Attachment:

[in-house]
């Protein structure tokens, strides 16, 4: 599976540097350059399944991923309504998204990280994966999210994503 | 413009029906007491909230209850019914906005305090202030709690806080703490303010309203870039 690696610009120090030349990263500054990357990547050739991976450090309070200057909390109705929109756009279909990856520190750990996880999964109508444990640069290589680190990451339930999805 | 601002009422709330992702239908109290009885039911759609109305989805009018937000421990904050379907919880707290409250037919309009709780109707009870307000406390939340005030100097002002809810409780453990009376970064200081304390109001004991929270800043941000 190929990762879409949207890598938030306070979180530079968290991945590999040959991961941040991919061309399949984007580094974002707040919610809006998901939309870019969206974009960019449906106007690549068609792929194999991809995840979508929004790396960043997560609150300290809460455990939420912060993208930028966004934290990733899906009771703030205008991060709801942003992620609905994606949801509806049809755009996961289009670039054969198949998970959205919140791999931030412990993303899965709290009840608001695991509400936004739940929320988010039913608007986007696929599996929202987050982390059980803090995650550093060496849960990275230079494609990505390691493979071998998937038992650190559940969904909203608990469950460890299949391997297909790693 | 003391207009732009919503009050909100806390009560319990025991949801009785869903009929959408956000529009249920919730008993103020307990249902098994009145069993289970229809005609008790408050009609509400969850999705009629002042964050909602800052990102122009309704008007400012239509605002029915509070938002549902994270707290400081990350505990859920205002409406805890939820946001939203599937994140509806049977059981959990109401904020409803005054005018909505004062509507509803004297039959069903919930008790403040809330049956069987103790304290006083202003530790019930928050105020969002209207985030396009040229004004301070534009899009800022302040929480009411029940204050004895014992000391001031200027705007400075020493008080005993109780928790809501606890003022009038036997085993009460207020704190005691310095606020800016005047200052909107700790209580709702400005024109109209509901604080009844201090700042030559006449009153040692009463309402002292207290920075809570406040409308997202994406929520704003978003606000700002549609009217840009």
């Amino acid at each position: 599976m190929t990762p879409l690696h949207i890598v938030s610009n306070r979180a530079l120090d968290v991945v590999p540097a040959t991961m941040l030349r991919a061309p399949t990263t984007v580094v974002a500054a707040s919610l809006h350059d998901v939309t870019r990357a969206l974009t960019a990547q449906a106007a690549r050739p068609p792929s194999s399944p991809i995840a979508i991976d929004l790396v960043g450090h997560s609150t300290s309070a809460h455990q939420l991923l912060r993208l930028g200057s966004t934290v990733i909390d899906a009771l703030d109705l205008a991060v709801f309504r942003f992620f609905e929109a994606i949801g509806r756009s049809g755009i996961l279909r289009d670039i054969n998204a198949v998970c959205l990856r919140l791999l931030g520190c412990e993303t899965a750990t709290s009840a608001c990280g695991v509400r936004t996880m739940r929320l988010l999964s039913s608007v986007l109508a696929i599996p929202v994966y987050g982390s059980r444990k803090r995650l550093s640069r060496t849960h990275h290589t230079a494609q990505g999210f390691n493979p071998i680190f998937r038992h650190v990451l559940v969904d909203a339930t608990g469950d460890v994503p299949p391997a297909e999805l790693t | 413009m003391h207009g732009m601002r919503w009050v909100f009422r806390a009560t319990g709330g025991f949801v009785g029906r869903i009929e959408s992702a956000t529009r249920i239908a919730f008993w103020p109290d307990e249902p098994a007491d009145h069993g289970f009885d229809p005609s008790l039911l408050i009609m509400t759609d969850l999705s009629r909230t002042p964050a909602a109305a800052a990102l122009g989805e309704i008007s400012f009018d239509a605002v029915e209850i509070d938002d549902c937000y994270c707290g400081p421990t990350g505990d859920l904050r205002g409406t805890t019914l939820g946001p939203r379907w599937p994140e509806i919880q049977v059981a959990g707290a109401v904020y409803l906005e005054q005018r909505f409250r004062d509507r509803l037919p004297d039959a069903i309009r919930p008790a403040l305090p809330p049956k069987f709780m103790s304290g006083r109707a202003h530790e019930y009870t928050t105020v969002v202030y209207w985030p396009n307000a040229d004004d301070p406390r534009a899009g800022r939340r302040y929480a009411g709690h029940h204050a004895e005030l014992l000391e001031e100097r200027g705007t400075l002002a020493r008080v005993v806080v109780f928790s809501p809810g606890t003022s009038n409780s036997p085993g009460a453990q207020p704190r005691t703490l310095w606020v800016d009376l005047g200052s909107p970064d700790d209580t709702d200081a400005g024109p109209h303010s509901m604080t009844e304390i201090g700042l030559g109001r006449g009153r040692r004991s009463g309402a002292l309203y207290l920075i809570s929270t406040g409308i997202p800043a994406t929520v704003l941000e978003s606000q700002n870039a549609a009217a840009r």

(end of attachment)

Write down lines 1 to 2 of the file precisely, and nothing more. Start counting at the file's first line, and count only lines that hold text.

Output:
[in-house]
């Protein structure tokens, strides 16, 4: 599976540097350059399944991923309504998204990280994966999210994503 | 413009029906007491909230209850019914906005305090202030709690806080703490303010309203870039 690696610009120090030349990263500054990357990547050739991976450090309070200057909390109705929109756009279909990856520190750990996880999964109508444990640069290589680190990451339930999805 | 601002009422709330992702239908109290009885039911759609109305989805009018937000421990904050379907919880707290409250037919309009709780109707009870307000406390939340005030100097002002809810409780453990009376970064200081304390109001004991929270800043941000 190929990762879409949207890598938030306070979180530079968290991945590999040959991961941040991919061309399949984007580094974002707040919610809006998901939309870019969206974009960019449906106007690549068609792929194999991809995840979508929004790396960043997560609150300290809460455990939420912060993208930028966004934290990733899906009771703030205008991060709801942003992620609905994606949801509806049809755009996961289009670039054969198949998970959205919140791999931030412990993303899965709290009840608001695991509400936004739940929320988010039913608007986007696929599996929202987050982390059980803090995650550093060496849960990275230079494609990505390691493979071998998937038992650190559940969904909203608990469950460890299949391997297909790693 | 003391207009732009919503009050909100806390009560319990025991949801009785869903009929959408956000529009249920919730008993103020307990249902098994009145069993289970229809005609008790408050009609509400969850999705009629002042964050909602800052990102122009309704008007400012239509605002029915509070938002549902994270707290400081990350505990859920205002409406805890939820946001939203599937994140509806049977059981959990109401904020409803005054005018909505004062509507509803004297039959069903919930008790403040809330049956069987103790304290006083202003530790019930928050105020969002209207985030396009040229004004301070534009899009800022302040929480009411029940204050004895014992000391001031200027705007400075020493008080005993109780928790809501606890003022009038036997085993009460207020704190005691310095606020800016005047200052909107700790209580709702400005024109109209509901604080009844201090700042030559006449009153040692009463309402002292207290920075809570406040409308997202994406929520704003978003606000700002549609009217840009």